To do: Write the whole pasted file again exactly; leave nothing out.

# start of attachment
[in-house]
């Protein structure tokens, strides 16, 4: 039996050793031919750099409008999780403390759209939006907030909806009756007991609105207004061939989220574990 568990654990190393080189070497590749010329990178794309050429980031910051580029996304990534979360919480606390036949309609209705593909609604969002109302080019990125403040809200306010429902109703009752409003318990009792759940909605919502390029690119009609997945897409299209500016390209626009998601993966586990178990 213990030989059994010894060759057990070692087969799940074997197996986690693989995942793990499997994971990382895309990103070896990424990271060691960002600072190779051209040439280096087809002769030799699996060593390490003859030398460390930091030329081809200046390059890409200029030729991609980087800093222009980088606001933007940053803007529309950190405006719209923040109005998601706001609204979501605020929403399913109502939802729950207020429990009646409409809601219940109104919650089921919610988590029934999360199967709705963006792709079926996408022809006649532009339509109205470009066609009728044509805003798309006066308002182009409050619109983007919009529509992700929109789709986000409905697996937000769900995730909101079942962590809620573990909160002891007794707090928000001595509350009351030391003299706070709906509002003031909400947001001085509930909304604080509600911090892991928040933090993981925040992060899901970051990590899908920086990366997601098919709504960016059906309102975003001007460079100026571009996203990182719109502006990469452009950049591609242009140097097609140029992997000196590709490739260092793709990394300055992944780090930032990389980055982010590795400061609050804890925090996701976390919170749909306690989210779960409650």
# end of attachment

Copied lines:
[in-house]
């Protein structure tokens, strides 16, 4: 039996050793031919750099409008999780403390759209939006907030909806009756007991609105207004061939989220574990 568990654990190393080189070497590749010329990178794309050429980031910051580029996304990534979360919480606390036949309609209705593909609604969002109302080019990125403040809200306010429902109703009752409003318990009792759940909605919502390029690119009609997945897409299209500016390209626009998601993966586990178990 213990030989059994010894060759057990070692087969799940074997197996986690693989995942793990499997994971990382895309990103070896990424990271060691960002600072190779051209040439280096087809002769030799699996060593390490003859030398460390930091030329081809200046390059890409200029030729991609980087800093222009980088606001933007940053803007529309950190405006719209923040109005998601706001609204979501605020929403399913109502939802729950207020429990009646409409809601219940109104919650089921919610988590029934999360199967709705963006792709079926996408022809006649532009339509109205470009066609009728044509805003798309006066308002182009409050619109983007919009529509992700929109789709986000409905697996937000769900995730909101079942962590809620573990909160002891007794707090928000001595509350009351030391003299706070709906509002003031909400947001001085509930909304604080509600911090892991928040933090993981925040992060899901970051990590899908920086990366997601098919709504960016059906309102975003001007460079100026571009996203990182719109502006990469452009950049591609242009140097097609140029992997000196590709490739260092793709990394300055992944780090930032990389980055982010590795400061609050804890925090996701976390919170749909306690989210779960409650």